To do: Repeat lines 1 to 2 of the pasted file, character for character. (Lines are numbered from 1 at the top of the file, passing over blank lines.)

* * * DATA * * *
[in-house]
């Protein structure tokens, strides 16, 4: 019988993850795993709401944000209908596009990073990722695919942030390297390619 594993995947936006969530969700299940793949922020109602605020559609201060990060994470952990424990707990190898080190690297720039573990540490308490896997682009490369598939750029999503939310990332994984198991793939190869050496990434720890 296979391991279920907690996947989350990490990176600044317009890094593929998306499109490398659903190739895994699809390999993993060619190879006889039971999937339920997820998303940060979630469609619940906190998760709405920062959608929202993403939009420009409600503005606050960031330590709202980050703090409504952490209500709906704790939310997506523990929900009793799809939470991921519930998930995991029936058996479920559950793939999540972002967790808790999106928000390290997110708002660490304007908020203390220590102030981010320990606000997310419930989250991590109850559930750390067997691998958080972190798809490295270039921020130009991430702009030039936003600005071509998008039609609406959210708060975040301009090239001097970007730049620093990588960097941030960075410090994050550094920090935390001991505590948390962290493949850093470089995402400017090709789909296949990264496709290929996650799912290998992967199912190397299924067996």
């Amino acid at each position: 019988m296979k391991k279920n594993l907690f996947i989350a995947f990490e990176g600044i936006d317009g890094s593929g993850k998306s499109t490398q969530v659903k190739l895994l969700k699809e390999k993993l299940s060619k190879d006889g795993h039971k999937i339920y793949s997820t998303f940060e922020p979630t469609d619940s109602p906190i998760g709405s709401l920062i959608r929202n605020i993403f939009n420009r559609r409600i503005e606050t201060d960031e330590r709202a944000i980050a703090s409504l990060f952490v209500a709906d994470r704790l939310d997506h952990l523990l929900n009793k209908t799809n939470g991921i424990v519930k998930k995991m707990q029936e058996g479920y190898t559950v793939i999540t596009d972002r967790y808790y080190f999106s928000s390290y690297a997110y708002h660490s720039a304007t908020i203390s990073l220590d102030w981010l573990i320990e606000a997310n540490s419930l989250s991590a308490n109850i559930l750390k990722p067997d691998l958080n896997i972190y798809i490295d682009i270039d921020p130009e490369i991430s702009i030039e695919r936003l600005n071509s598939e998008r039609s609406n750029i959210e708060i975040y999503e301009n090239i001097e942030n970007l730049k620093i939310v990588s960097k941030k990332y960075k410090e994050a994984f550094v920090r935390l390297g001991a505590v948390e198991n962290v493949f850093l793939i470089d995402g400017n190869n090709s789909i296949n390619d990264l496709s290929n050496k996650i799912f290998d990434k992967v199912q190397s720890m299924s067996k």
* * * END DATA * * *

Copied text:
[in-house]
């Protein structure tokens, strides 16, 4: 019988993850795993709401944000209908596009990073990722695919942030390297390619 594993995947936006969530969700299940793949922020109602605020559609201060990060994470952990424990707990190898080190690297720039573990540490308490896997682009490369598939750029999503939310990332994984198991793939190869050496990434720890 296979391991279920907690996947989350990490990176600044317009890094593929998306499109490398659903190739895994699809390999993993060619190879006889039971999937339920997820998303940060979630469609619940906190998760709405920062959608929202993403939009420009409600503005606050960031330590709202980050703090409504952490209500709906704790939310997506523990929900009793799809939470991921519930998930995991029936058996479920559950793939999540972002967790808790999106928000390290997110708002660490304007908020203390220590102030981010320990606000997310419930989250991590109850559930750390067997691998958080972190798809490295270039921020130009991430702009030039936003600005071509998008039609609406959210708060975040301009090239001097970007730049620093990588960097941030960075410090994050550094920090935390001991505590948390962290493949850093470089995402400017090709789909296949990264496709290929996650799912290998992967199912190397299924067996």